: Adjusted formatting.

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NathanFR    118
In conclusion, go with the language you want, the one you feel the most comfortable with and just write a game. As @jbadams said, when you will get a bit experienced at programming, changing language regarding your requirements would be quite [i]easy[/i]. What you want right now is writing games to get experienced in general programming logic and general game development logic, both are language agnostic.

Have fun. Edited by NathanFR

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Hiwas    5807
[quote name='jbadams' timestamp='1352007781' post='4997092']
That being said, given the choice of Python, Java or C++ I would probably rank them in that order of preference. I usually recommend beginners stay away from C++ because it can have a steeper learning curve and is often considered [url="http://clicktobegin.net/programming/why-is-c-difficult/"]more difficult[/url], and usually encourage higher level languages such as Python because they will allow you to concentrate on the fundamentals of programming and game development without having to worry about so many of the nitty-gritty details of memory management and weird errors that can be difficult for a beginner to understand and solve.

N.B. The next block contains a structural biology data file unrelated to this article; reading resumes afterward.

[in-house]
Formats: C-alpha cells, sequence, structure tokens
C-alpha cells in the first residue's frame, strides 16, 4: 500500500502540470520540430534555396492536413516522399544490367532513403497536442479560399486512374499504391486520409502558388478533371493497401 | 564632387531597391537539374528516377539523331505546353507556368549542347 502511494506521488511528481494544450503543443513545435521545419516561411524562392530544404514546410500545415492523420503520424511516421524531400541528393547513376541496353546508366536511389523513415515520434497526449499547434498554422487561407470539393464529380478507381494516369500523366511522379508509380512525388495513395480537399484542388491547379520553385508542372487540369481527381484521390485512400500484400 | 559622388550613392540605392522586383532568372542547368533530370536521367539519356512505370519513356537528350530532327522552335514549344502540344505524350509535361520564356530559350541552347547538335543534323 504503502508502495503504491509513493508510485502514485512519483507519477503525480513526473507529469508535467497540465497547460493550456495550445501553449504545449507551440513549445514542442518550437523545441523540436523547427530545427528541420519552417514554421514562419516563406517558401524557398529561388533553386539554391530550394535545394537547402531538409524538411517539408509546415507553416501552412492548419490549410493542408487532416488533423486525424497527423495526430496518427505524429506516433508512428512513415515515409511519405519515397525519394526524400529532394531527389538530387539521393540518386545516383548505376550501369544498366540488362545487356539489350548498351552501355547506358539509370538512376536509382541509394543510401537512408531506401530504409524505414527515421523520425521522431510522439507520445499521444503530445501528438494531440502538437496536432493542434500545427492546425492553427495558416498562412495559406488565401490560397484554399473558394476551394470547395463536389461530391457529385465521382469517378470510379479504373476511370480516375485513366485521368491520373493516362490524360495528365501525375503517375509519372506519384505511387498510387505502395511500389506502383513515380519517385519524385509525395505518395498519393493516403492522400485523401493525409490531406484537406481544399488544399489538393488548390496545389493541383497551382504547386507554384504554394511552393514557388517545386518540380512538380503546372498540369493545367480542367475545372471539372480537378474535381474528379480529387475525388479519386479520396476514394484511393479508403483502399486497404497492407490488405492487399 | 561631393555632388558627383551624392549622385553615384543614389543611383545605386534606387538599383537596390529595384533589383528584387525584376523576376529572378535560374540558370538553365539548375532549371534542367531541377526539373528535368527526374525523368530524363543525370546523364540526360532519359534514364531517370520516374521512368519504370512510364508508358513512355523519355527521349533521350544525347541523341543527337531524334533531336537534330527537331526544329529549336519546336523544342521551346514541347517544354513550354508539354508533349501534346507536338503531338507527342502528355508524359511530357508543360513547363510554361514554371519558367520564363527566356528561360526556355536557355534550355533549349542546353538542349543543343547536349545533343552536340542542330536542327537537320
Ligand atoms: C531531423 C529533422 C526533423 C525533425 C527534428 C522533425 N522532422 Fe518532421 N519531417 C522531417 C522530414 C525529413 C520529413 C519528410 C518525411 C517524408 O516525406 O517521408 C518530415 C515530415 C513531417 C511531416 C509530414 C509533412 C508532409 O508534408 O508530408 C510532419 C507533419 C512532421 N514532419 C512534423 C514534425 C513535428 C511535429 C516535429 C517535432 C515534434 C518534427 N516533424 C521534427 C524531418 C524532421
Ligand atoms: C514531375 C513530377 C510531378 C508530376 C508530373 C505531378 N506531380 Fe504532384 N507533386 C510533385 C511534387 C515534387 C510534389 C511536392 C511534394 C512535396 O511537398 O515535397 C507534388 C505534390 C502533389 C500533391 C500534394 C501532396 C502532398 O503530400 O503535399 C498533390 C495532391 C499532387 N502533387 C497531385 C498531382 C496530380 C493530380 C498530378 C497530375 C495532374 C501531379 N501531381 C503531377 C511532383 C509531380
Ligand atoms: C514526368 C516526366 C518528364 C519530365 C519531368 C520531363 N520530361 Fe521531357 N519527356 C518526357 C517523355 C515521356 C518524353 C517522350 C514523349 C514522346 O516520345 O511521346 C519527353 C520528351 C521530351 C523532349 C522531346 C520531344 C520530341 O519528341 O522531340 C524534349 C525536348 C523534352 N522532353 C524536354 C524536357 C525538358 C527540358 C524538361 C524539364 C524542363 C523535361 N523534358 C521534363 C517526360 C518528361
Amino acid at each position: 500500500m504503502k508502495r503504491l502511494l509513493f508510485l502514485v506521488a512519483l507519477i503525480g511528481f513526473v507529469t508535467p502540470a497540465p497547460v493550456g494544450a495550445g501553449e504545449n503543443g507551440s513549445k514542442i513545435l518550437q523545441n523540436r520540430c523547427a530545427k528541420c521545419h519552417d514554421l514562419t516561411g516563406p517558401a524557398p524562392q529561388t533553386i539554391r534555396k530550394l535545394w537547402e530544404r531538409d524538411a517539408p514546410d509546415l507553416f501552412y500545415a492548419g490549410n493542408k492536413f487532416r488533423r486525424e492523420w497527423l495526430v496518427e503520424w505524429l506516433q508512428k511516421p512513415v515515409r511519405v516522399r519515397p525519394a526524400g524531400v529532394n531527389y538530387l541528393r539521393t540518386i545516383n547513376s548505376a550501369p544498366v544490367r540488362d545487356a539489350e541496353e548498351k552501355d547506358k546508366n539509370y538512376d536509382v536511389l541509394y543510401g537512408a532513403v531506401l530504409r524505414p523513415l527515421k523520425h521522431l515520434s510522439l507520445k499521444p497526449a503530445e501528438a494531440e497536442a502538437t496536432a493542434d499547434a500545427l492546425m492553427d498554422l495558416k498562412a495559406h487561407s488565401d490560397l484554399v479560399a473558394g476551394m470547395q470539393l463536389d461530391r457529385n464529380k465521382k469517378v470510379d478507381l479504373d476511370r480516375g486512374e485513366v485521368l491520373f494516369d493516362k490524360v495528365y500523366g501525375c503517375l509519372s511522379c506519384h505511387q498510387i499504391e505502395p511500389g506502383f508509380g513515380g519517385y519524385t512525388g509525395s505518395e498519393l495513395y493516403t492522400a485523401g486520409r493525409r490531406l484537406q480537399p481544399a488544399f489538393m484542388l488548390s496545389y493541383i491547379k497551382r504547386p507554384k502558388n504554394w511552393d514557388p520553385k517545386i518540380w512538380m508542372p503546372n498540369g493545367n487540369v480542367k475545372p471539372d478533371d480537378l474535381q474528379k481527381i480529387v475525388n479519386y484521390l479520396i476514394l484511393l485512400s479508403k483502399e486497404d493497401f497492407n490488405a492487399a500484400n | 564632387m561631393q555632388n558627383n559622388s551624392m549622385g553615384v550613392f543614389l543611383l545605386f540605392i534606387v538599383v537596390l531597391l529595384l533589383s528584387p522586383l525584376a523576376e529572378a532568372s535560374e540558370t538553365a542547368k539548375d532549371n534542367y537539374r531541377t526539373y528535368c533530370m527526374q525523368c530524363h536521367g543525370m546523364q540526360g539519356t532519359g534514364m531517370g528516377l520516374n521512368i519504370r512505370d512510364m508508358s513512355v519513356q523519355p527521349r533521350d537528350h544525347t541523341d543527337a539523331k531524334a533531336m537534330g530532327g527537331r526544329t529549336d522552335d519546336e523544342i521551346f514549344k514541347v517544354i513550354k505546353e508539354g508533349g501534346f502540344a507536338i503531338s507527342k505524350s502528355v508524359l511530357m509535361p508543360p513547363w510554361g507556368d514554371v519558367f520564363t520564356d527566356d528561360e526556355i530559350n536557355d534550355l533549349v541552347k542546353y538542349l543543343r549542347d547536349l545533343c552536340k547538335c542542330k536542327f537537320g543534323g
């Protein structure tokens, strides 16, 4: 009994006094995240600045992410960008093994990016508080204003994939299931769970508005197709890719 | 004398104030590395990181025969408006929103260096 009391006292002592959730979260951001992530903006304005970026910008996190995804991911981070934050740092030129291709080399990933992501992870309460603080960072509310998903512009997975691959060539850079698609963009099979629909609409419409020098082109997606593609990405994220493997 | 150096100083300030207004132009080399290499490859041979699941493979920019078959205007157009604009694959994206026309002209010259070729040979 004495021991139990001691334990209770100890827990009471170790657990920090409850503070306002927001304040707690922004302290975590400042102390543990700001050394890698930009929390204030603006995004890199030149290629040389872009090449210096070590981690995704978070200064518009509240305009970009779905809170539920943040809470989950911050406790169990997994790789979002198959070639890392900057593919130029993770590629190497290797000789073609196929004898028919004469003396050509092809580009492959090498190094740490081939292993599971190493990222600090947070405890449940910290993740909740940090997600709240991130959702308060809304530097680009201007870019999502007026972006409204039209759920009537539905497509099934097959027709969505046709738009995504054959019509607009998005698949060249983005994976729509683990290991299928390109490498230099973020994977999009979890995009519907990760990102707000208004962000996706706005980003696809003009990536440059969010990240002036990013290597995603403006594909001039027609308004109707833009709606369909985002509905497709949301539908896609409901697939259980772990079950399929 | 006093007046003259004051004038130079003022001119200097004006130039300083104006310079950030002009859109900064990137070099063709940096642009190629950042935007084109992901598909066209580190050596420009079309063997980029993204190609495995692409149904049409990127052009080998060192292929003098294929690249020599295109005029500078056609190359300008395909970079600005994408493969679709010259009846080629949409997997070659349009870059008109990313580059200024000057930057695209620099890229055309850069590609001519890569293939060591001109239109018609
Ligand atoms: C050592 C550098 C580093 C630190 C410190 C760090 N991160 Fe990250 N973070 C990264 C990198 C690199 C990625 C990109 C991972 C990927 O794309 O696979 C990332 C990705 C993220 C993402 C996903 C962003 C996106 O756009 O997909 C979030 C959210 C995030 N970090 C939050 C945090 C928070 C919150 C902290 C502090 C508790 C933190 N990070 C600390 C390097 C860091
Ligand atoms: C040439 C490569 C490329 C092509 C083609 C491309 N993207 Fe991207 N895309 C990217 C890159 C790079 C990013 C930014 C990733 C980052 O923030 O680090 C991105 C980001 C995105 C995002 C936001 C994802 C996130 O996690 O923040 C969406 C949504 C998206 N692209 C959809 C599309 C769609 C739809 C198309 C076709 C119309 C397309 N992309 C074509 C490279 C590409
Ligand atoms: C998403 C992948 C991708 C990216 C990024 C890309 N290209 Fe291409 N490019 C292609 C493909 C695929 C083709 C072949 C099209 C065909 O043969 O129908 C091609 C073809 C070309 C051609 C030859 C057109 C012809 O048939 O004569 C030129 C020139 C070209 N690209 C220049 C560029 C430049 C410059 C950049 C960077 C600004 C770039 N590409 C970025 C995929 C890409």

[/quote]

Unfortunately this order is also pretty much backwards to hiring priorities in the games industry if games is the target job. On many trip A games, I don't think I've ever hired a Python programmer, pretty sure I've only hired Java programmers because they were good and were able to learn the C/C++ code and of course I focused on C/C++ folks as hires. Java folks were usually brought in as Juniors at best, no matter their experience, Python, as stated, never hired one to my knowledge unless they had the Java/C/C++ skills.

I've been making games for a long time and unfortunately the only time I consider Python programmers is if I should refer them to the web or script teams. I don't consider them for game programming positions. Maybe I'm too old school but in general my priorities are C++/C#/C/Java, in that order. I only include Java as a proof of ability to program, I never hire such folks as anything but a junior programmer and expect them to pick up C++ in a hurry. Unfortunately, I've ended up firing most of the Java folks, they just don't usually figure out memory management requirements.